That’s too bad; she was great in that movie.
She was very good in Fanny Hill, too. The only other thing she made was a short I did at a nudist camp out in San Bernadino, called “But Charlie, I Never Played Volleyball.” We shot the whole thing in one afternoon. You can get it through Something Weird.
I’ve never seen that one!
I liked that little picture; it cost about $11,000 to make. It was fun to make, with all practical locations.
We probably won’t see that one on DVD soon, but at least it’s on tape.
Some of the DVDs will be great. We’re doing Erotic Adventures of Zorro, and we’re doing Space Thing. There’s “the picture that makes Plan 9 from Outer Space look like Citizen Kane.”
Yeah, but yours is in color...
Then there’s The Adult Story of Jekyll & Hide, and the two Betty Page pictures.
How did [Russ Meyer regular] Stuart Lancaster wind up doing Long Swift Sword of Siegfried and all those other films with you?
He did Lustful Turk and Starlet, too. I got him through Russ. He’s a grandson of the Ringlings and at one point was Vice-President of Ringling Bros. Barnum & Bailey, so I’d known him in Sarasota. He was of the elite there, and he took his first inheritance and invested it in a little theater there. When Johnny North got control of the circus, he ousted the rest of the family, who were called the 49ers because they had 49% while Johnny had 51. They had to stand aside while he ran the show. Stuart’s theater went belly up, so he came out to Hollywood and found work with Russ. When he got his second inheritance, Russ advised him on that, and I think he saved some money. The last time I was in L.A., I asked Russ to go see Stuart, but he’s in the hospital. I had shot Siegfried in Germany and dubbed it at Paramount, so Stuart became one of the voices there. He was great in Starlet, a good little picture. The story of Entertainment Ventures, Inc. We shot that at the old Monogram Studios before it became a radio station. The same thing with Trader Hornee.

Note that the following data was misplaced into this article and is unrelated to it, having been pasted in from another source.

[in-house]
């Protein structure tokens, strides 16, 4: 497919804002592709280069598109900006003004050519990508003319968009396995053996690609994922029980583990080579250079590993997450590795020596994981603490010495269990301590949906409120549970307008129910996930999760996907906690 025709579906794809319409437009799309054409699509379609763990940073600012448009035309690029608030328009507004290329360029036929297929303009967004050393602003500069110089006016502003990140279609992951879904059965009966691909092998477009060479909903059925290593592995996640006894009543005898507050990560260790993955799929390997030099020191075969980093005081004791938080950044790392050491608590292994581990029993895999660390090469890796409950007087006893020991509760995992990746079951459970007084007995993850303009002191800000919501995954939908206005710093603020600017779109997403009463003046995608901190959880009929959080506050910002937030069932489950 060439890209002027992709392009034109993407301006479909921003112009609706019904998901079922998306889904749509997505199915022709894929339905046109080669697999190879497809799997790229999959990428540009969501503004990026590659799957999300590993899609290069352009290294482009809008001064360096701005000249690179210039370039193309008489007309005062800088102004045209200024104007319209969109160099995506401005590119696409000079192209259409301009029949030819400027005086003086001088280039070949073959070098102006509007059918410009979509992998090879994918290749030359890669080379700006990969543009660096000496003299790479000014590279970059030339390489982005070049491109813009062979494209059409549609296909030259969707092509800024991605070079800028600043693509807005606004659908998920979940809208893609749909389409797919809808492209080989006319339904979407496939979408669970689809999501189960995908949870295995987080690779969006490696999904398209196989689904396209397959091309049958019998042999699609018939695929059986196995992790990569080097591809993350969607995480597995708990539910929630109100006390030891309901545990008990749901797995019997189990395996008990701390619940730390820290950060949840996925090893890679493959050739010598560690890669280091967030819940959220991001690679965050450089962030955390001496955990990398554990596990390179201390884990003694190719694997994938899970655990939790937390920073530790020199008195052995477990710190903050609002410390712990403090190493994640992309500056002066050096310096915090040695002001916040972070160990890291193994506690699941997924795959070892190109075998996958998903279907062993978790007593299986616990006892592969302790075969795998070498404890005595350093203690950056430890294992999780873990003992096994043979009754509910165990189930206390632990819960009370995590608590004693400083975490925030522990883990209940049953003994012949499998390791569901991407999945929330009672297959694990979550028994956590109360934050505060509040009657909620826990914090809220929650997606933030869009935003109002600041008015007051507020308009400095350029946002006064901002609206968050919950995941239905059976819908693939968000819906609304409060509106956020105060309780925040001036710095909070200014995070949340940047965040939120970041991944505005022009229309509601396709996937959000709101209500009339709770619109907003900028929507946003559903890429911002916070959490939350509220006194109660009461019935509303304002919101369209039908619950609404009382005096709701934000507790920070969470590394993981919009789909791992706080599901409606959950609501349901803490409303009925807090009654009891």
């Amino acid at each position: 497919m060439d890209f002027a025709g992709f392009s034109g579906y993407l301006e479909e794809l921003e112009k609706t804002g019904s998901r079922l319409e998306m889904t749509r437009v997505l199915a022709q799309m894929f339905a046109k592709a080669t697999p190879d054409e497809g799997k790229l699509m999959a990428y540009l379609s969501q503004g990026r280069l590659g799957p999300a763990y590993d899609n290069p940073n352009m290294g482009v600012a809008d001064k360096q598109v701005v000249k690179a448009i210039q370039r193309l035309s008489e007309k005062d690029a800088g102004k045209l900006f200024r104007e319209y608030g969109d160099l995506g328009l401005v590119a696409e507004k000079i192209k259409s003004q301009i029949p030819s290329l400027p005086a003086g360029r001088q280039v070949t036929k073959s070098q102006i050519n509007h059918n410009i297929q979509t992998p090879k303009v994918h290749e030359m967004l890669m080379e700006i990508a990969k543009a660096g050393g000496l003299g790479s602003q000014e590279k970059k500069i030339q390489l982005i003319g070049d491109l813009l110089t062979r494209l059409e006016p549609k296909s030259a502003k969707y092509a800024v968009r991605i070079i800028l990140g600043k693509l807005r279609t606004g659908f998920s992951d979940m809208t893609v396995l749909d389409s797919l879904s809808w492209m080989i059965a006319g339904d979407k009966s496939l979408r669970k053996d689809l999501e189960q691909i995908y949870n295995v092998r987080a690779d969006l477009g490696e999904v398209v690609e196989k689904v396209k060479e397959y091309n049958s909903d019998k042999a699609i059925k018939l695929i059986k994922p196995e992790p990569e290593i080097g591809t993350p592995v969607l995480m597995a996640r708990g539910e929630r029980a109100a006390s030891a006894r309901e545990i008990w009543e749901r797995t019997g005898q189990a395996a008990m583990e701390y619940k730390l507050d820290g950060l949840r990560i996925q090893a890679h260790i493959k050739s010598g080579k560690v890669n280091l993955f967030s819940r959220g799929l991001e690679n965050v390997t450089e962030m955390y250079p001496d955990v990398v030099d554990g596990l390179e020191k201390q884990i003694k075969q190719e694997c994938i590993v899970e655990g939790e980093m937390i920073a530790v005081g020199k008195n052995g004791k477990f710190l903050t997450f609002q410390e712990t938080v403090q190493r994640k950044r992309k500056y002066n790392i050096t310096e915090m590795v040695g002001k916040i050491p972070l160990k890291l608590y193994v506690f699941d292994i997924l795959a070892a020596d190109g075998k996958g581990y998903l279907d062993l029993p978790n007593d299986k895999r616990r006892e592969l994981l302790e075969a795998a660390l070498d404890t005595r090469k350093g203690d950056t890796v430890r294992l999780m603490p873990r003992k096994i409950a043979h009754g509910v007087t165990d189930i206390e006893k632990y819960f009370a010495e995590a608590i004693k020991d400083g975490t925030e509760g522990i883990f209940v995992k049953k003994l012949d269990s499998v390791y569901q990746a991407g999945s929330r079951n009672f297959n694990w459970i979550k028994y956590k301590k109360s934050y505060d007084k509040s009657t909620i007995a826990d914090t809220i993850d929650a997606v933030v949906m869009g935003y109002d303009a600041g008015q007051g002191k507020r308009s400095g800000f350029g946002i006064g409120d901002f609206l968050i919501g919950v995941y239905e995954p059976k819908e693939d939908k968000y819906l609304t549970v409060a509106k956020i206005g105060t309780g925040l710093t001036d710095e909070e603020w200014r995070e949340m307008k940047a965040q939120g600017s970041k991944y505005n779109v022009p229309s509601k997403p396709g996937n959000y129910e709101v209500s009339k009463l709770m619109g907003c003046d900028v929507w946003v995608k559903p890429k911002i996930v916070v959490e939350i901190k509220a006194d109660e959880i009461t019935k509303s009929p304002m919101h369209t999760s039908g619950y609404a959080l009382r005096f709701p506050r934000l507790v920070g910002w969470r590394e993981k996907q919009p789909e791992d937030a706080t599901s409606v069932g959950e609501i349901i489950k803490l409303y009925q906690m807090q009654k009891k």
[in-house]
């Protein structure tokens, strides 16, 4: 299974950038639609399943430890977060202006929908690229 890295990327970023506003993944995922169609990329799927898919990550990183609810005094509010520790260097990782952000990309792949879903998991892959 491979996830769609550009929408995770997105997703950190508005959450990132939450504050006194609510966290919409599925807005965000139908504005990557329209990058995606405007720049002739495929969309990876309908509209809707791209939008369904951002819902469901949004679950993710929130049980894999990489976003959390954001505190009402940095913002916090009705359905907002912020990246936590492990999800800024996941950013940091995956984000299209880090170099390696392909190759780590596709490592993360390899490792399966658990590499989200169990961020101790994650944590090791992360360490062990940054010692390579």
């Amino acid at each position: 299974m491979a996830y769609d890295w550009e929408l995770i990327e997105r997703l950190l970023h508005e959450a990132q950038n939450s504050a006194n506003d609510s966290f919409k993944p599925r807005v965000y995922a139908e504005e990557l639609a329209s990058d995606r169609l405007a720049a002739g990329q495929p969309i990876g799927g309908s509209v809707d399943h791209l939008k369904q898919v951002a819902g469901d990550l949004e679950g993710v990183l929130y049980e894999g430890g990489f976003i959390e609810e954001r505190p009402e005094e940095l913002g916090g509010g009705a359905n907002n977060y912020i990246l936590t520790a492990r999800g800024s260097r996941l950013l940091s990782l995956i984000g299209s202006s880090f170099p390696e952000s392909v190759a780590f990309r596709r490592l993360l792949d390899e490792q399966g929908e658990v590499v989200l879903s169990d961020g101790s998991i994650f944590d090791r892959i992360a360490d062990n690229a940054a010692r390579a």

That’s one of the most visually beautiful movies you’ve done -- great eye candy.
All those exteriors were shot at the Franklin Canyon Reservoir about five minutes north of the Beverly Hills Hotel! All the black people were from South Central. For that scene with the big entrance with the elephant, the cameraman called me over and said, “Look up there. There’s some guy way up there looking down at his with binoculars from a five million dollar house.” Here are all these black people and an elephant, and this one guy was so funny -- standing there in his outrageous costume, he said, “I think I’m gonna walk up there and knock on his door and say, ‘Hey, man, we’re your new neighbors!’”